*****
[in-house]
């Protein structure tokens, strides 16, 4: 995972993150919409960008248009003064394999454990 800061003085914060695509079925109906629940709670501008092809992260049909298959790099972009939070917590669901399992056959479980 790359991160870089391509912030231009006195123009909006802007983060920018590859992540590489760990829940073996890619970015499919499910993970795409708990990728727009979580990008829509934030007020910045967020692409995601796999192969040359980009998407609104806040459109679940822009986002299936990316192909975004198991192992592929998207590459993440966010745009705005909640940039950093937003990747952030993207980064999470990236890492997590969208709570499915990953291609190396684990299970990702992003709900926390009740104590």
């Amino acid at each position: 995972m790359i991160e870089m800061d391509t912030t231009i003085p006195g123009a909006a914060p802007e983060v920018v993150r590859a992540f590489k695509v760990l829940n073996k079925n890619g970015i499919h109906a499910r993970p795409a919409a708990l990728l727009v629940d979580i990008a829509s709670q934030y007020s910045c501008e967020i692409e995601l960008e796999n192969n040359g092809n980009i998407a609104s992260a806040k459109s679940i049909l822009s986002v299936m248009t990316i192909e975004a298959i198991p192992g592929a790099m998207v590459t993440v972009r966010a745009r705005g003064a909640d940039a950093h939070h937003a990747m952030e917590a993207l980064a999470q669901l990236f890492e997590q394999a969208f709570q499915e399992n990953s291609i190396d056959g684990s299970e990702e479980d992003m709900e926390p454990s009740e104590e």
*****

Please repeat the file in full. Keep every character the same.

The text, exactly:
[in-house]
């Protein structure tokens, strides 16, 4: 995972993150919409960008248009003064394999454990 800061003085914060695509079925109906629940709670501008092809992260049909298959790099972009939070917590669901399992056959479980 790359991160870089391509912030231009006195123009909006802007983060920018590859992540590489760990829940073996890619970015499919499910993970795409708990990728727009979580990008829509934030007020910045967020692409995601796999192969040359980009998407609104806040459109679940822009986002299936990316192909975004198991192992592929998207590459993440966010745009705005909640940039950093937003990747952030993207980064999470990236890492997590969208709570499915990953291609190396684990299970990702992003709900926390009740104590």
């Amino acid at each position: 995972m790359i991160e870089m800061d391509t912030t231009i003085p006195g123009a909006a914060p802007e983060v920018v993150r590859a992540f590489k695509v760990l829940n073996k079925n890619g970015i499919h109906a499910r993970p795409a919409a708990l990728l727009v629940d979580i990008a829509s709670q934030y007020s910045c501008e967020i692409e995601l960008e796999n192969n040359g092809n980009i998407a609104s992260a806040k459109s679940i049909l822009s986002v299936m248009t990316i192909e975004a298959i198991p192992g592929a790099m998207v590459t993440v972009r966010a745009r705005g003064a909640d940039a950093h939070h937003a990747m952030e917590a993207l980064a999470q669901l990236f890492e997590q394999a969208f709570q499915e399992n990953s291609i190396d056959g684990s299970e990702e479980d992003m709900e926390p454990s009740e104590e």